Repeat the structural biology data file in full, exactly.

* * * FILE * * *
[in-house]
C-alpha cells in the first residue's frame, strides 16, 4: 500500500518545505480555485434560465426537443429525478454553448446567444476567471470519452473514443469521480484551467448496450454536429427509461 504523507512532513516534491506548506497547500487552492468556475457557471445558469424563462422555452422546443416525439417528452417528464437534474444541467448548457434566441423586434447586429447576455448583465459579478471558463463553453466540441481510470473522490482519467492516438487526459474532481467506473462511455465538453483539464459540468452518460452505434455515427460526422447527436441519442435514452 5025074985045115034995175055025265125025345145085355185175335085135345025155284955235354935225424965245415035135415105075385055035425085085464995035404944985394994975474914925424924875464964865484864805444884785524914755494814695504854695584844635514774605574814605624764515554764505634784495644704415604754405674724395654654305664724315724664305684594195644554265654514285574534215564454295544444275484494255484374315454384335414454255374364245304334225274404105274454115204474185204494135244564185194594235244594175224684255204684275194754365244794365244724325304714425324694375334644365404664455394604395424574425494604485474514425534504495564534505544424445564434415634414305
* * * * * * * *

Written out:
[in-house]
C-alpha cells in the first residue's frame, strides 16, 4: 500500500518545505480555485434560465426537443429525478454553448446567444476567471470519452473514443469521480484551467448496450454536429427509461 504523507512532513516534491506548506497547500487552492468556475457557471445558469424563462422555452422546443416525439417528452417528464437534474444541467448548457434566441423586434447586429447576455448583465459579478471558463463553453466540441481510470473522490482519467492516438487526459474532481467506473462511455465538453483539464459540468452518460452505434455515427460526422447527436441519442435514452 5025074985045115034995175055025265125025345145085355185175335085135345025155284955235354935225424965245415035135415105075385055035425085085464995035404944985394994975474914925424924875464964865484864805444884785524914755494814695504854695584844635514774605574814605624764515554764505634784495644704415604754405674724395654654305664724315724664305684594195644554265654514285574534215564454295544444275484494255484374315454384335414454255374364245304334225274404105274454115204474185204494135244564185194594235244594175224684255204684275194754365244794365244724325304714425324694375334644365404664455394604395424574425494604485474514425534504495564534505544424445564434415634414305